Enrico Romagnoli Comparison of Coronary Artery Bypass Surgery versus Percutaneous Coronary...

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Transcript of Enrico Romagnoli Comparison of Coronary Artery Bypass Surgery versus Percutaneous Coronary...

  • Slide 1
  • Enrico Romagnoli Comparison of Coronary Artery Bypass Surgery versus Percutaneous Coronary Intervention With Drug-Eluting Stents in Patients with Chronic Kidney Disease Interventional Cardiology Unit Policlinico Casilino, Rome, Italy enromagnoli@gmail.com Interventional Cardiology Unit Policlinico Casilino, Rome, Italy enromagnoli@gmail.com
  • Slide 2
  • Background I The patient with Chronic Kidney Disease (CKD) and Coronary Artery Disease (CAD) represents special challenge for interventionalists and cardiologists in general. The patient with Chronic Kidney Disease (CKD) and Coronary Artery Disease (CAD) represents special challenge for interventionalists and cardiologists in general. Indeed, CKD is associated to worse outcomes both with percutaneous and surgical coronary revascularization with an increased incidence of both in-hospital and long-term clinical events. Indeed, CKD is associated to worse outcomes both with percutaneous and surgical coronary revascularization with an increased incidence of both in-hospital and long-term clinical events.
  • Slide 3
  • Background II A post-hoc analysis of patients with CKD enrolled in the Arterial Revascularization Therapies Study (ARTS) trial comparing CABG versus PCI showed equivalent mortality and morbidity at 5 year, but the requirement for repeat procedures remained significantly higher after PCI treatment. A post-hoc analysis of patients with CKD enrolled in the Arterial Revascularization Therapies Study (ARTS) trial comparing CABG versus PCI showed equivalent mortality and morbidity at 5 year, but the requirement for repeat procedures remained significantly higher after PCI treatment. More recently, the non-randomized ARTS II study demonstrated a comparable need for repeat revascularization both with PCI and CABG in general population. More recently, the non-randomized ARTS II study demonstrated a comparable need for repeat revascularization both with PCI and CABG in general population.
  • Slide 4
  • Rationale of the study At present, available data on DES safety and efficacy in patients with CKD are limited to small single-center registries, therefore it is not known whether the improved At present, available data on DES safety and efficacy in patients with CKD are limited to small single-center registries, therefore it is not known whether the improved outcomes in PCI with DES will be extended to patients with CKD disease. With this study we sought to compare the impact of DES introduction on clinical outcome of patients with CKD, when compared to CABG.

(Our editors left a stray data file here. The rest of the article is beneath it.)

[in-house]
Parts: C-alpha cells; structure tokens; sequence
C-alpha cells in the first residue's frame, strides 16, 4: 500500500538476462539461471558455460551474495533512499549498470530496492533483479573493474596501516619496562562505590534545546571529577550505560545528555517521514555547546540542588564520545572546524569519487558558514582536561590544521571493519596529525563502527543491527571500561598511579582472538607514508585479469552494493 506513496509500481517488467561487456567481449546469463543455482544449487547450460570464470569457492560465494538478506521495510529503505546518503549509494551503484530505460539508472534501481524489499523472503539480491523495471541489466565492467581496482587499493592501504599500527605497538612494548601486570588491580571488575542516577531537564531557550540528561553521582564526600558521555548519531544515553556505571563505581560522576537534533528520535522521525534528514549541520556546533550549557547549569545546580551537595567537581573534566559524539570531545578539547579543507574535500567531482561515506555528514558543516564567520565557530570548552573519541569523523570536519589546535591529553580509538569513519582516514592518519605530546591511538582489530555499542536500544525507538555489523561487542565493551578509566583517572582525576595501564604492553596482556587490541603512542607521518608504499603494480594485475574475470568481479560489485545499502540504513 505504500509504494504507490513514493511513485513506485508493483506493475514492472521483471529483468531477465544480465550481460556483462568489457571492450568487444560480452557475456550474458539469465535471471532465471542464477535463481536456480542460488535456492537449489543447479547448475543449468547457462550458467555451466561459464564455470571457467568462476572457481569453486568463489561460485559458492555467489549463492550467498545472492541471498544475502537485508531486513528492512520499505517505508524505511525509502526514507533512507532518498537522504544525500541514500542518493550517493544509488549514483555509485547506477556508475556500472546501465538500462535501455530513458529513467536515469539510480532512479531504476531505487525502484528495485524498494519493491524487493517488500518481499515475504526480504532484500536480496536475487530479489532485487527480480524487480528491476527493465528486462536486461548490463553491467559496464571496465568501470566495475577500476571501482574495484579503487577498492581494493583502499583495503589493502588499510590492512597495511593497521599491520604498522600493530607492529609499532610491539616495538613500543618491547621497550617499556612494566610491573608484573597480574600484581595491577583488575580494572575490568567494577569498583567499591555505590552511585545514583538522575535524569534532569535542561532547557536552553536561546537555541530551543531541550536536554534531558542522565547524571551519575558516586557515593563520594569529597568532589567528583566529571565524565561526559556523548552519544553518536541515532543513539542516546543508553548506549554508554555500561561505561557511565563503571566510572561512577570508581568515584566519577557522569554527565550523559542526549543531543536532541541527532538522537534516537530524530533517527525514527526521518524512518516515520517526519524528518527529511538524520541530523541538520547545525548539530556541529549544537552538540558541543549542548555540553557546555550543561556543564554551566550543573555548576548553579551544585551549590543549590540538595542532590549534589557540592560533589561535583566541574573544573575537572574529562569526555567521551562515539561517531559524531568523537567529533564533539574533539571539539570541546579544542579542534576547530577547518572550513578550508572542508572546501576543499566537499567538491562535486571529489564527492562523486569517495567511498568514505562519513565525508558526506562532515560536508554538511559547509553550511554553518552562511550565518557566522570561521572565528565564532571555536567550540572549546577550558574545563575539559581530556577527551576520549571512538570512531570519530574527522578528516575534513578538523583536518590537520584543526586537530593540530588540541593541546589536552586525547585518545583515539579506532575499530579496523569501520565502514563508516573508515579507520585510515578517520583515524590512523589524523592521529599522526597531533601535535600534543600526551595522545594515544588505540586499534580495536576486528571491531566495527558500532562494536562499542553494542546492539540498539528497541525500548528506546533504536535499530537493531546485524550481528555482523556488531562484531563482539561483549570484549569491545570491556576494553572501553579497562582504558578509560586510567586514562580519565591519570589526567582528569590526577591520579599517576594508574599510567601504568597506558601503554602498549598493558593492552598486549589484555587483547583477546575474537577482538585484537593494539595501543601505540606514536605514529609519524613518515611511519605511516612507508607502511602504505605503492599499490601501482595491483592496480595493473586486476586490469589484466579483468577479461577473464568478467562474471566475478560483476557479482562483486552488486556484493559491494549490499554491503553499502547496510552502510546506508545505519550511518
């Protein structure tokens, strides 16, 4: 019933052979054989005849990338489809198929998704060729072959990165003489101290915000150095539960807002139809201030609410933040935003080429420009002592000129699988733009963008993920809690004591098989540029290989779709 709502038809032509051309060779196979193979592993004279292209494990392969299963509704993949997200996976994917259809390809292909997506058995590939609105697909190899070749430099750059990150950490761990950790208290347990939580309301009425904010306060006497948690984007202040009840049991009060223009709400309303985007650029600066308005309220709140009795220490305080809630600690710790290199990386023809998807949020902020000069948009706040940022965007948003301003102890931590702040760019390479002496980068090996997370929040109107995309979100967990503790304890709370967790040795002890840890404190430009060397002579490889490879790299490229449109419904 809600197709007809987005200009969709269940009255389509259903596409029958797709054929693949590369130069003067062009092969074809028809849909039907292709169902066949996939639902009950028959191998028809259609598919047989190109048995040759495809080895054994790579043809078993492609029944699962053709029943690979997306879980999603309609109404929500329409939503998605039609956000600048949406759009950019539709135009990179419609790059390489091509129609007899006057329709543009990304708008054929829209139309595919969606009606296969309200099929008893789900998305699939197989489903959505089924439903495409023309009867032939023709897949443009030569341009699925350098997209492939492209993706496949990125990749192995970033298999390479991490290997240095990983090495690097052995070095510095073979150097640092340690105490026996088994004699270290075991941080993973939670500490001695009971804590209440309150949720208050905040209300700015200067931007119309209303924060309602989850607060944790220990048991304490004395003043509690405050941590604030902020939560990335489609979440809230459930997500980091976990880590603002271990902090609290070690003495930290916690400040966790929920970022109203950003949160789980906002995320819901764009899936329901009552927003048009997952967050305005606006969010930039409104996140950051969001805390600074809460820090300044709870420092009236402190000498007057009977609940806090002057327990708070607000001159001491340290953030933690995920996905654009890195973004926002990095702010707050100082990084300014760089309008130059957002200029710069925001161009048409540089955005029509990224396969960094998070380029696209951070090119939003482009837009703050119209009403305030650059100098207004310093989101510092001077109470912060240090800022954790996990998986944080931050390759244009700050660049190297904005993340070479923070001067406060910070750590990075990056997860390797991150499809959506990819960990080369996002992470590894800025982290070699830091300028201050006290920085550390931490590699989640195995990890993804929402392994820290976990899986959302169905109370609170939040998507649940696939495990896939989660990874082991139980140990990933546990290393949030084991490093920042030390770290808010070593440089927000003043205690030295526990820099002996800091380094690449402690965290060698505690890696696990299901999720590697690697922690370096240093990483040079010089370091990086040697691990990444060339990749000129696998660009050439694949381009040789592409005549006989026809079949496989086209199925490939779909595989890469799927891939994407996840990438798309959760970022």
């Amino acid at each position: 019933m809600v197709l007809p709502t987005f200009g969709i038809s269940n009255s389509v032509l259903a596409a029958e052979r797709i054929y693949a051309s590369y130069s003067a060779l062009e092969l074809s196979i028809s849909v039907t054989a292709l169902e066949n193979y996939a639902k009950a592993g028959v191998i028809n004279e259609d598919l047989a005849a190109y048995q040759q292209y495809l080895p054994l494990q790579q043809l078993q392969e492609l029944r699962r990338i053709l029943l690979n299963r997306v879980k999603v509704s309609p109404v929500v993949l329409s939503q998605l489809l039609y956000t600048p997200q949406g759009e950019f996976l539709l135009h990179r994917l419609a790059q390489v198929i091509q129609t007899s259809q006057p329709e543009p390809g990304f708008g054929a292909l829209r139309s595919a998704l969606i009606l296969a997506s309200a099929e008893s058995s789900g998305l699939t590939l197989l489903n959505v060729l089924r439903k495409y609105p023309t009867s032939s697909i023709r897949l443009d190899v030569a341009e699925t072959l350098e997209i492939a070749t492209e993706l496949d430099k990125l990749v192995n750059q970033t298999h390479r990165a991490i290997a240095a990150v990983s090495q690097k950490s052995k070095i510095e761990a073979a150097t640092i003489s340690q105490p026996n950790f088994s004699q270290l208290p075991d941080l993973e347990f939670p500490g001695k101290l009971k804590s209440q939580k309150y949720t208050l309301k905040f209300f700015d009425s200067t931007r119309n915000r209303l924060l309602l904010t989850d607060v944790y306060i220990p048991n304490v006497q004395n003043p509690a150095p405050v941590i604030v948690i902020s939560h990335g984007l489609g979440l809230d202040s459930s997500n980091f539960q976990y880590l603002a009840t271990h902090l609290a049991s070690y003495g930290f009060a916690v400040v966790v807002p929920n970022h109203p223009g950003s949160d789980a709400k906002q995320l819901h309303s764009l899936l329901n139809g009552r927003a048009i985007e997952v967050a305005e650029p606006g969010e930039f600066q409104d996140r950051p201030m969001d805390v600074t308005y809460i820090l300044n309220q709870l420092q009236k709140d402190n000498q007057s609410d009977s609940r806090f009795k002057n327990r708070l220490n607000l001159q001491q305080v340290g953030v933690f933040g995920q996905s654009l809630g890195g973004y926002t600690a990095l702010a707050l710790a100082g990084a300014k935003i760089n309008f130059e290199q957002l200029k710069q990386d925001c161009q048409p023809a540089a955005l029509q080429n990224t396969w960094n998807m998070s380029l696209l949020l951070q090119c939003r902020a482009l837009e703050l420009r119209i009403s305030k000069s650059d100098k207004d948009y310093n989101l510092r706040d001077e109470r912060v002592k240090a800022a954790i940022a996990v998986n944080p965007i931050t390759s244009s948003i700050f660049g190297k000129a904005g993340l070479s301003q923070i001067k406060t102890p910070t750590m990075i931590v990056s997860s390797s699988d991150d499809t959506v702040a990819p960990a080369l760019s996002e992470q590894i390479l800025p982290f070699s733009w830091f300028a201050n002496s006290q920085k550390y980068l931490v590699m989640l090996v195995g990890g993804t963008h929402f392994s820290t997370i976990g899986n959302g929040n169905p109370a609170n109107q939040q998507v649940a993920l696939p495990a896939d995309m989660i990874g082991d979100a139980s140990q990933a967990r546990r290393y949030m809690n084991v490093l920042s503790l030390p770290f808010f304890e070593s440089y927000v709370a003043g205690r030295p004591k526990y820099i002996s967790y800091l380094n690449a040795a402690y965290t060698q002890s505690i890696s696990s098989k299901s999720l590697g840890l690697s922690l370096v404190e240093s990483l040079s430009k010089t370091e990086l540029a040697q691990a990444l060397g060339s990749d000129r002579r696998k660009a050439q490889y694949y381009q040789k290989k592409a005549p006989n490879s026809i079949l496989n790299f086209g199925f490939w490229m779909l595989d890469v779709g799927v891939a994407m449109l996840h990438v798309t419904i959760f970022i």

• Slide 5
  • Methods I: end-points We retrospectively identified all patients with Chronic kidney disease who underwent coronary revascularization at San Raffaele Hospital between 2002 and 2006. We retrospectively identified all patients with Chronic kidney disease who underwent coronary revascularization at San Raffaele Hospital between 2002 and 2006. Primary end-point of the study was freedom from cerebrovascular accident, non fatal MI, or death. Primary end-point of the study was freedom from cerebrovascular accident, non fatal MI, or death. The Secondary end-point was the need for repeat revascularization by percutaneous or surgery. Additional clinical end-points were post-operative acute renal failure or contrast induced nephropathy, sepsis and bleeding complication rates. Additional clinical end-points were post-operative acute renal failure or contrast induced nephropathy, sepsis and bleeding complication rates.
  • Slide 6
  • Methods II: patients selection For the purposes of this study, only patients who received DES stents were included in the percutaneous revascularization group. For the purposes of this study, only patients who received DES stents were included in the percutaneous revascularization group. Patients who had a prior PCI or CABG, with valvular heart disease, congenital heart disease, obstructive or restrictive cardiomyopathy, and candidate for cardiac or renal transplantation were excluded. Patients who had a prior PCI or CABG, with valvular heart disease, congenital heart disease, obstructive or restrictive cardiomyopathy, and candidate for cardiac or renal transplantation were excluded. In general, patients who were thought not to be equal candidates for either CABG or PCI with DES (e.g. limited life expectancy, intolerance to aspirine or ticlopidine) were not included in the final analysis. In general, patients who were thought not to be equal candidates for either CABG or PCI with DES (e.g. limited life expectancy, intolerance to aspirine or ticlopidine) were not included in the final analysis.
  • Slide 7
  • Methods III: CKD definition Creatinine levels were measured the day before the time of the procedure, and renal function was assessed based on the CrCl using the Cockcroft-Gault formula*: (140-age) x weight (Kg) CrCl (ml/min) = (x 0.85 for females) 72 x serum creatinine (mg/dl) Renal impairment was defined as a calculated creatinine clearance
  • Slide 8
  • CABG group PCI group 407317 275 patients included in the final analysis 275 patients included in the final analysis138137 724 patients with CKD (
  • Slide 9
  • Overall PCI group CABG group p Male gender (%) 72.870.575.20.42 Age (year) 758738777
  • MAEGFR >25% GFR>75% (dialysis) SepsisPCICABG Major bleeding Results: in-hospital outcome P=